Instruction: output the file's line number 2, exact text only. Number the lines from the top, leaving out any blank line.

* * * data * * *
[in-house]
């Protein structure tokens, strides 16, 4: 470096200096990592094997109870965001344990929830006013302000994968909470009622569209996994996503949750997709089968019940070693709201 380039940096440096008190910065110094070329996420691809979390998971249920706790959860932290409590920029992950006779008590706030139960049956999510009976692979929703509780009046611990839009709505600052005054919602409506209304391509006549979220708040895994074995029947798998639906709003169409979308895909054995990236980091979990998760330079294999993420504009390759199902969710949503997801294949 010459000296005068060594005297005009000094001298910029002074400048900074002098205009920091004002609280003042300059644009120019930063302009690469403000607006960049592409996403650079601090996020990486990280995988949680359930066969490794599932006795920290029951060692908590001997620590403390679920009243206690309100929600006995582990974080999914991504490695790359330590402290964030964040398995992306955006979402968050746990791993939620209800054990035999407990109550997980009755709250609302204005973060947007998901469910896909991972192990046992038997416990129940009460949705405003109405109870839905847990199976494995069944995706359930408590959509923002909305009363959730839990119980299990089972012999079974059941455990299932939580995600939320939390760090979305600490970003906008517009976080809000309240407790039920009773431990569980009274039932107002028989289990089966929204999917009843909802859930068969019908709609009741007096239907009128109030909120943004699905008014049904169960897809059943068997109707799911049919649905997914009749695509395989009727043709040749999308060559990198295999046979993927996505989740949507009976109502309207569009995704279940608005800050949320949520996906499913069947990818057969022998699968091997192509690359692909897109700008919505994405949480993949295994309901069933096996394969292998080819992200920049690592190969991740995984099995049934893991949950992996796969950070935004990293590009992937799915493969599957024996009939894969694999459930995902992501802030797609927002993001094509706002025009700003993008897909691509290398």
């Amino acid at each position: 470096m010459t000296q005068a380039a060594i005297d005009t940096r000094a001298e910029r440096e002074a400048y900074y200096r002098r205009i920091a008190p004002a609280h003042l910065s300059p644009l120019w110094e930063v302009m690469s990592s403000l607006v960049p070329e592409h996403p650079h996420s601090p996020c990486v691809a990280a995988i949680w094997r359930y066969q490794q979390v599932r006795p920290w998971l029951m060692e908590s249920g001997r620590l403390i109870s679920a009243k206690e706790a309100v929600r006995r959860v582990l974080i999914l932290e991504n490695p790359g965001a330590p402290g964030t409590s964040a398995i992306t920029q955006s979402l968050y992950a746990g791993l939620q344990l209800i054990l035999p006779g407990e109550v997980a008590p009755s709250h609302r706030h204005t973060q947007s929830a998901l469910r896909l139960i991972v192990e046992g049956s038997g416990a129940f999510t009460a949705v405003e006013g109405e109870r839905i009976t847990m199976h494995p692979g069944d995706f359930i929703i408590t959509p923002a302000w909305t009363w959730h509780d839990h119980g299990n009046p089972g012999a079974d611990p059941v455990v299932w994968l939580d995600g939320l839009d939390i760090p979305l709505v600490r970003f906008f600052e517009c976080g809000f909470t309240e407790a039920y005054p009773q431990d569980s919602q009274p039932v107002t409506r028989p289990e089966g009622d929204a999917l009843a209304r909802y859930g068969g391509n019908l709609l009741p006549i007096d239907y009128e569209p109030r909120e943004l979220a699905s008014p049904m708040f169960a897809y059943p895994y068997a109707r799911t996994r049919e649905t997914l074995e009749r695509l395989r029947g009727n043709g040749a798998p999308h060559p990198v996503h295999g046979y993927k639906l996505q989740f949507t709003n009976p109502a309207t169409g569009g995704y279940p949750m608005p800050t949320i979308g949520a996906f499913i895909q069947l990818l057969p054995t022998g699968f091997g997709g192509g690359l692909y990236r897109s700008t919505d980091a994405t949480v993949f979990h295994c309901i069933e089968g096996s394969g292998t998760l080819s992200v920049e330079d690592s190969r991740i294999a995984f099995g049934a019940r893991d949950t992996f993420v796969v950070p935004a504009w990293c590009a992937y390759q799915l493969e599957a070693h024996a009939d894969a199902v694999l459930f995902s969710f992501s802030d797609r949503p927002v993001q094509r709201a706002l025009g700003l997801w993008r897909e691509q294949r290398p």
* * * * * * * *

């Protein structure tokens, strides 16, 4: 470096200096990592094997109870965001344990929830006013302000994968909470009622569209996994996503949750997709089968019940070693709201 380039940096440096008190910065110094070329996420691809979390998971249920706790959860932290409590920029992950006779008590706030139960049956999510009976692979929703509780009046611990839009709505600052005054919602409506209304391509006549979220708040895994074995029947798998639906709003169409979308895909054995990236980091979990998760330079294999993420504009390759199902969710949503997801294949 010459000296005068060594005297005009000094001298910029002074400048900074002098205009920091004002609280003042300059644009120019930063302009690469403000607006960049592409996403650079601090996020990486990280995988949680359930066969490794599932006795920290029951060692908590001997620590403390679920009243206690309100929600006995582990974080999914991504490695790359330590402290964030964040398995992306955006979402968050746990791993939620209800054990035999407990109550997980009755709250609302204005973060947007998901469910896909991972192990046992038997416990129940009460949705405003109405109870839905847990199976494995069944995706359930408590959509923002909305009363959730839990119980299990089972012999079974059941455990299932939580995600939320939390760090979305600490970003906008517009976080809000309240407790039920009773431990569980009274039932107002028989289990089966929204999917009843909802859930068969019908709609009741007096239907009128109030909120943004699905008014049904169960897809059943068997109707799911049919649905997914009749695509395989009727043709040749999308060559990198295999046979993927996505989740949507009976109502309207569009995704279940608005800050949320949520996906499913069947990818057969022998699968091997192509690359692909897109700008919505994405949480993949295994309901069933096996394969292998080819992200920049690592190969991740995984099995049934893991949950992996796969950070935004990293590009992937799915493969599957024996009939894969694999459930995902992501802030797609927002993001094509706002025009700003993008897909691509290398």